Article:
The Auditor also noted "Since the creation of the OPA in 2004, 22 of the 48 directives and directions issued to it by the Minister were partly or fully related to renewable energy".

In December 2007,  the Minister directed the OPA  to enter into contracts for certain hydro-electric projects that would advance the green energy agenda.  When,  in January 2010,  the OPA advised that the estimated cost for one of these projects had increased substantially, from $1.5 billion to $2.6 billion, thereby making its economic viability questionable,  "the Minister chose to ignore the advice and proceed via directive to complete the project".

In 2009, the Government indicated that the cost of its green energy initiatives would add a modest amount to the average electricity bill.  The number often used was a 1% increase attributable to green energy.  In November 2010, when the government introduced its Long-Term Energy Plan, a new forecast suggested that the average residential electricity bill in Ontario would increase annually by 7.9% over the next five years and that 56% of that increase would be attributable to investment in new, cleaner renewable energy.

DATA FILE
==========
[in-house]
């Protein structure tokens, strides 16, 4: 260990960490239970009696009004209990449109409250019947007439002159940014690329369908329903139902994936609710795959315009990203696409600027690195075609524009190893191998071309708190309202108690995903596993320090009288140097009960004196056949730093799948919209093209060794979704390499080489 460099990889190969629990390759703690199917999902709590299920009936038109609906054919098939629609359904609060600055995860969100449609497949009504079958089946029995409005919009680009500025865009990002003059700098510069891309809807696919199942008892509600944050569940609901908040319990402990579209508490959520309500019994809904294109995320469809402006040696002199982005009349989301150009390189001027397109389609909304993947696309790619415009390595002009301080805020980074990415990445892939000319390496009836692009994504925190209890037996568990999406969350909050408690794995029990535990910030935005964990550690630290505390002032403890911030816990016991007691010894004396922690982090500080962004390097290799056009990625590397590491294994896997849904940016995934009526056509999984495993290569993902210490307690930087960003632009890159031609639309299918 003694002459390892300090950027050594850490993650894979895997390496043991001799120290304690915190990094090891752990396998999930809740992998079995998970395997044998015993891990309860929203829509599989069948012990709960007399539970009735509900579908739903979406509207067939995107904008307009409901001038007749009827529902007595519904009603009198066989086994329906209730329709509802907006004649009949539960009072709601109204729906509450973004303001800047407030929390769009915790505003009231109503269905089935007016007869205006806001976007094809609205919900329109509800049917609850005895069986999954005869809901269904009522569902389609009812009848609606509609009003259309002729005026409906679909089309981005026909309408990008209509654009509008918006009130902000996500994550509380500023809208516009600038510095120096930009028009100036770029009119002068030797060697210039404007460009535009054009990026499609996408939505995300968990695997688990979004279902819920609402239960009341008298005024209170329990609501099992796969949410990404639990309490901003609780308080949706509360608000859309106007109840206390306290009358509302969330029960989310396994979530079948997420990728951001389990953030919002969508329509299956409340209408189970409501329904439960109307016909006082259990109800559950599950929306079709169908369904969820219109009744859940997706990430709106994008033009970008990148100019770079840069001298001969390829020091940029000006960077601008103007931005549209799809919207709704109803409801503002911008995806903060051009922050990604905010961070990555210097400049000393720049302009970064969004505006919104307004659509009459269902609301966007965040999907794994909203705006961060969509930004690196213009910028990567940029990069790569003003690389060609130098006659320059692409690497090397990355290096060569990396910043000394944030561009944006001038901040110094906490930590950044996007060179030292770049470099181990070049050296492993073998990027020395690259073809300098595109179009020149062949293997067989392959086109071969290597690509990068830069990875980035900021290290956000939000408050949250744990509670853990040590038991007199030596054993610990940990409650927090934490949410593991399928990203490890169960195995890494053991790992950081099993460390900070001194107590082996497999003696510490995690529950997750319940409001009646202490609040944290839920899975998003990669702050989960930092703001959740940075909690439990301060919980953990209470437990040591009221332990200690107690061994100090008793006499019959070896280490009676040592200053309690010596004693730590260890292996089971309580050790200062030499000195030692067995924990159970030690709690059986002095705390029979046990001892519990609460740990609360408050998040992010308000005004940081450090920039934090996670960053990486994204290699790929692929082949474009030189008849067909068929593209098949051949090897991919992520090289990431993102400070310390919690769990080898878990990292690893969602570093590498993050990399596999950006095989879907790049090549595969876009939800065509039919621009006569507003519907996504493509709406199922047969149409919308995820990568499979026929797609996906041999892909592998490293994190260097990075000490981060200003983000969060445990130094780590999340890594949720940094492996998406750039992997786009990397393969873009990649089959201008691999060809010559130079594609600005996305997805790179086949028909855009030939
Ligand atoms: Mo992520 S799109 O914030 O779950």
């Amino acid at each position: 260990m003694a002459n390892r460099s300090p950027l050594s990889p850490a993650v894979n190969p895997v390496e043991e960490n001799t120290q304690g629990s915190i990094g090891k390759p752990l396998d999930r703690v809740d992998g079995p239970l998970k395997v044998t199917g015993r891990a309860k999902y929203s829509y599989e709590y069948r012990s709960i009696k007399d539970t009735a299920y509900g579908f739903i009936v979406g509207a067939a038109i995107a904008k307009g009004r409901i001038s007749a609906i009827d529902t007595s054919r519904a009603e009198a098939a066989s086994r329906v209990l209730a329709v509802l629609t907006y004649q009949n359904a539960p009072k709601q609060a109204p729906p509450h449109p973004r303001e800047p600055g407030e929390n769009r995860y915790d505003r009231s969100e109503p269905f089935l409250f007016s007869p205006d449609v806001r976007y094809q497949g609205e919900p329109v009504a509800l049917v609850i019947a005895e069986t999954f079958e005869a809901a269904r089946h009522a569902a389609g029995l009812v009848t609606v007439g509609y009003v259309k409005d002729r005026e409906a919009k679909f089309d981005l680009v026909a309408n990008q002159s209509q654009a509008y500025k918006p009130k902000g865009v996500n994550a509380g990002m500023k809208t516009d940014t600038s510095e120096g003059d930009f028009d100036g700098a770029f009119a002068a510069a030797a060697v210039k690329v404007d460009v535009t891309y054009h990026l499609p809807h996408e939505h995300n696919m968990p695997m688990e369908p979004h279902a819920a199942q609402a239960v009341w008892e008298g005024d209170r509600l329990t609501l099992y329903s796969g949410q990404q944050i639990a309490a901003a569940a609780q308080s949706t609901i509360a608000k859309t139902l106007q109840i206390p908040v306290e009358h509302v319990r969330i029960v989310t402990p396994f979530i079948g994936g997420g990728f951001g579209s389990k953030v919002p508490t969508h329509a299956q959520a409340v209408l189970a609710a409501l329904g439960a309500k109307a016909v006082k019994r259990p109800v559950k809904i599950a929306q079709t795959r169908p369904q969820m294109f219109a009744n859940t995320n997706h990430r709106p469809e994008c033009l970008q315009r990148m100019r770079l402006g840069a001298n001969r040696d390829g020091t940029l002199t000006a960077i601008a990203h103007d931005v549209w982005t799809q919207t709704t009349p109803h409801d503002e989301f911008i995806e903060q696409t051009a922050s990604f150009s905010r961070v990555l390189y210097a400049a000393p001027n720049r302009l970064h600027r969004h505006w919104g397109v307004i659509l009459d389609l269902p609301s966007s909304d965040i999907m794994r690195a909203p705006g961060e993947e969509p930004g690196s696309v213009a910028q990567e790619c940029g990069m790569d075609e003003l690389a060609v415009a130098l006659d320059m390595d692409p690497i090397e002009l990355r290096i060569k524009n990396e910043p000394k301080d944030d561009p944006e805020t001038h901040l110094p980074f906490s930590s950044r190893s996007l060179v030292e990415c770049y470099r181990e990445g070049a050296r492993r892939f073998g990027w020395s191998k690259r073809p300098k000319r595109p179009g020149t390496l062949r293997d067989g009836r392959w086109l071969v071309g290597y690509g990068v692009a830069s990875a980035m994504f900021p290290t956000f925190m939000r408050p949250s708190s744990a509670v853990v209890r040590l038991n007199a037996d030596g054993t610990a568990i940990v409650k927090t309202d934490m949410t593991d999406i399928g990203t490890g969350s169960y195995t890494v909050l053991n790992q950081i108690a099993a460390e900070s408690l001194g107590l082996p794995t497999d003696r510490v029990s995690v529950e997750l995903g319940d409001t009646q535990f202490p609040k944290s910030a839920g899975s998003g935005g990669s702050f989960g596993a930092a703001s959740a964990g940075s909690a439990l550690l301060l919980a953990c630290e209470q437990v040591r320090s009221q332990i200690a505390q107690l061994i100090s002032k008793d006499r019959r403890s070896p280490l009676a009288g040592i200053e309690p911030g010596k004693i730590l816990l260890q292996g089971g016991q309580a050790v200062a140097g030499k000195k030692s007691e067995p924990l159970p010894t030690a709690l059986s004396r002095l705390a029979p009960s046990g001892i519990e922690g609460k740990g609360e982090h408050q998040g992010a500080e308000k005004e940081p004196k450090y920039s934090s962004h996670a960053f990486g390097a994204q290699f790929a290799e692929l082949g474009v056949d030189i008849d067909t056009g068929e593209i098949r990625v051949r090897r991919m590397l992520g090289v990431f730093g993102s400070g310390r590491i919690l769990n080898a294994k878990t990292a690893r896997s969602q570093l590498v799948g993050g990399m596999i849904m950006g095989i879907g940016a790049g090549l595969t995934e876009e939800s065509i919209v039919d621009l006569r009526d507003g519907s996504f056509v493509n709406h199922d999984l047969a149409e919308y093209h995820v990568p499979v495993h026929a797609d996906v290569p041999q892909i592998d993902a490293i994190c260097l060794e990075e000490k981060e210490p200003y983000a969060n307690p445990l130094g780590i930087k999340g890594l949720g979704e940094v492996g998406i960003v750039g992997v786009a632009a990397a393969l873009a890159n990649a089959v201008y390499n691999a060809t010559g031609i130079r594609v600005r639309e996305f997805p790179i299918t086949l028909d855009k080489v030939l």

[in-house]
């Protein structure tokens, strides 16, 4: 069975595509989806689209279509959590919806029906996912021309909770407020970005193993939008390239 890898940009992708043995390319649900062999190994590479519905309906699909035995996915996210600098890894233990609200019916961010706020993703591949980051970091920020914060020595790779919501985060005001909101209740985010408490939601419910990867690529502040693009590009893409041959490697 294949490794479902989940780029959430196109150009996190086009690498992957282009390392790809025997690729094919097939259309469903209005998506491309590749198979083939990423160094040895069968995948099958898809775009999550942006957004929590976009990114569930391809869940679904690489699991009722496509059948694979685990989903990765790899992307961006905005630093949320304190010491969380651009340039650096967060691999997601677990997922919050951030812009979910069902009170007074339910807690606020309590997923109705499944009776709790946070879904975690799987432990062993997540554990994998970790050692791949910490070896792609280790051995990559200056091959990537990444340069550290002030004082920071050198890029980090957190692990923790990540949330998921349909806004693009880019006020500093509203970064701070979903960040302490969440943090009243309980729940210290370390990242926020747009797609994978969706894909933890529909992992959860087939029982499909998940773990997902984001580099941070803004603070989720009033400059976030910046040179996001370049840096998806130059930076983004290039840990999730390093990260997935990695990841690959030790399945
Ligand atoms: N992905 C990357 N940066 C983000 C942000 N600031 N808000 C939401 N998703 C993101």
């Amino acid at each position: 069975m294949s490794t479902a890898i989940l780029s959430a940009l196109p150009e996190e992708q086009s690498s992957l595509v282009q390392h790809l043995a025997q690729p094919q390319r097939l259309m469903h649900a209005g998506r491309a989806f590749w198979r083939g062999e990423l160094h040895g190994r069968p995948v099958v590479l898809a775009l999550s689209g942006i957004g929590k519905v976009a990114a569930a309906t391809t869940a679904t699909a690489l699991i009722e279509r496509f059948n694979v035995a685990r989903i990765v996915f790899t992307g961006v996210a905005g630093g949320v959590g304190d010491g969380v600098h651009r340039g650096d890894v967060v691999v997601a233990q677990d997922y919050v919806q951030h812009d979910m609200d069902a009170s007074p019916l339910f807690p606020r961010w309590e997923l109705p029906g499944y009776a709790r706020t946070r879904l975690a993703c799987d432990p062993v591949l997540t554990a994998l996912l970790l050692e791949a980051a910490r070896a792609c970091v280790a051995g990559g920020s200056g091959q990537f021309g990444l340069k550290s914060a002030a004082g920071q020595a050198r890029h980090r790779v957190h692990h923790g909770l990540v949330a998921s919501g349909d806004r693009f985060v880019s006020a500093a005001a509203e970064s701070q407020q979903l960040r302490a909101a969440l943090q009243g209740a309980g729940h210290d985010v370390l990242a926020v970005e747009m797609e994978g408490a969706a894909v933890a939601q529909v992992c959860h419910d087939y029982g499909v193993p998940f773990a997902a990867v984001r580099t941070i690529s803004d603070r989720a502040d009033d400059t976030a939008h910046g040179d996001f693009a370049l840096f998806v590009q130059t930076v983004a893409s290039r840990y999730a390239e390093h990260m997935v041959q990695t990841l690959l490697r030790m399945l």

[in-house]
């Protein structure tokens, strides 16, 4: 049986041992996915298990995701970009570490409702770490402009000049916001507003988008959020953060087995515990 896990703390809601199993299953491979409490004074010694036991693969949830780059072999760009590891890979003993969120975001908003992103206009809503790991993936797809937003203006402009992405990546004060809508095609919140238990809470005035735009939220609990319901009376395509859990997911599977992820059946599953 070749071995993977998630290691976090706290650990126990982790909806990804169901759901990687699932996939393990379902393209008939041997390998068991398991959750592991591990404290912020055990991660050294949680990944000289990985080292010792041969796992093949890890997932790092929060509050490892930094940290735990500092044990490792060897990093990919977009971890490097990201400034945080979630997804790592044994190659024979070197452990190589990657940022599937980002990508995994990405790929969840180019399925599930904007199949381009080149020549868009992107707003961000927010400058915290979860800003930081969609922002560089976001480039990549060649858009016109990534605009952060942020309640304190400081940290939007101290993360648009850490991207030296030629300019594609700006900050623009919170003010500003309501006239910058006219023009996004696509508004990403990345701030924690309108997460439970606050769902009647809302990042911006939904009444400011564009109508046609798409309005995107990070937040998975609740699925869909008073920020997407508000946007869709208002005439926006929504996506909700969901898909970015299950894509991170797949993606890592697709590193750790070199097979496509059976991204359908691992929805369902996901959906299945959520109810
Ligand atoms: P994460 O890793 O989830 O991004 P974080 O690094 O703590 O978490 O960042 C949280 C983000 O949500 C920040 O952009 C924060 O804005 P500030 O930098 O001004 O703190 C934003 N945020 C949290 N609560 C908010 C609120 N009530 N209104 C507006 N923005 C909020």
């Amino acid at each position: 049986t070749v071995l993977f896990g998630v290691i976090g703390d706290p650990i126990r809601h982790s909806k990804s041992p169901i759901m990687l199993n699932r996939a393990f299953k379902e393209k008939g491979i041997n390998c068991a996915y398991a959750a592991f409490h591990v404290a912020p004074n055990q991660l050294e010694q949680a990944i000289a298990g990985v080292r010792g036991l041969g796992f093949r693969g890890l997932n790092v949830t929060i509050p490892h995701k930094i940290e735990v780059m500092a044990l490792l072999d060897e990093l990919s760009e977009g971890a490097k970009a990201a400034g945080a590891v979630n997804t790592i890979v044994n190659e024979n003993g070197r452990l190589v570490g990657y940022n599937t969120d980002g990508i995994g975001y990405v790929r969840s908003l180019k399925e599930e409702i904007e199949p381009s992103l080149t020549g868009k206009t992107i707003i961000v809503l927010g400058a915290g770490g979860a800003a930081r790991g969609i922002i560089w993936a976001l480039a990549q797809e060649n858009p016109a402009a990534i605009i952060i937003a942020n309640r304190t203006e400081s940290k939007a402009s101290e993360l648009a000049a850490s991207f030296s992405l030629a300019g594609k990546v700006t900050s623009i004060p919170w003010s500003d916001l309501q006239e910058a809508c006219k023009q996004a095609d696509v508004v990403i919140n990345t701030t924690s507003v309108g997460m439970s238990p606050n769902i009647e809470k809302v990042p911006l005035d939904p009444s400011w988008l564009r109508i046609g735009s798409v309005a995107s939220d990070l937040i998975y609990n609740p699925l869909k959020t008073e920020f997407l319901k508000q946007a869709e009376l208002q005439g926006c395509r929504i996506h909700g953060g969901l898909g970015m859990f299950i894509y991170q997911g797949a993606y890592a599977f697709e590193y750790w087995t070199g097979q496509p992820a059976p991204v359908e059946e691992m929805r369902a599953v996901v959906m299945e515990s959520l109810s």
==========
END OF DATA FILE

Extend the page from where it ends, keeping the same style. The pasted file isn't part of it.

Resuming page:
On procurement, the Auditor is rather harsh in his criticism of the government's methodology.  He points out that, in most cases, the procurement was of the non-competitive variety despite the early success of its competitive RFP processes (RES and RESOP).  There are many examples in the Report where the advice of the OPA and Ministry officials was ignored with the result that, in the Auditor's assessment, costs ballooned by billions of dollars.  According to the Report, when the Government decided to move away from the earlier and more competitive  RESOP processes to the Feed-in Tariff Program, its decision added about $4.4 billion to the cost of procuring that power over a 20-year period compared to what would have been paid under the earlier RESOP price regime.

Before the Green Energy Act was enacted, the OPA proposed a 9% reduction to the proposed FIT prices for electricity generated from ground-mounted solar projects, in line with practices in other jurisdictions.  This action could have reduced the cost of the program by about $2.6 billion over the 20-year contract terms but the government did not apply this reduction.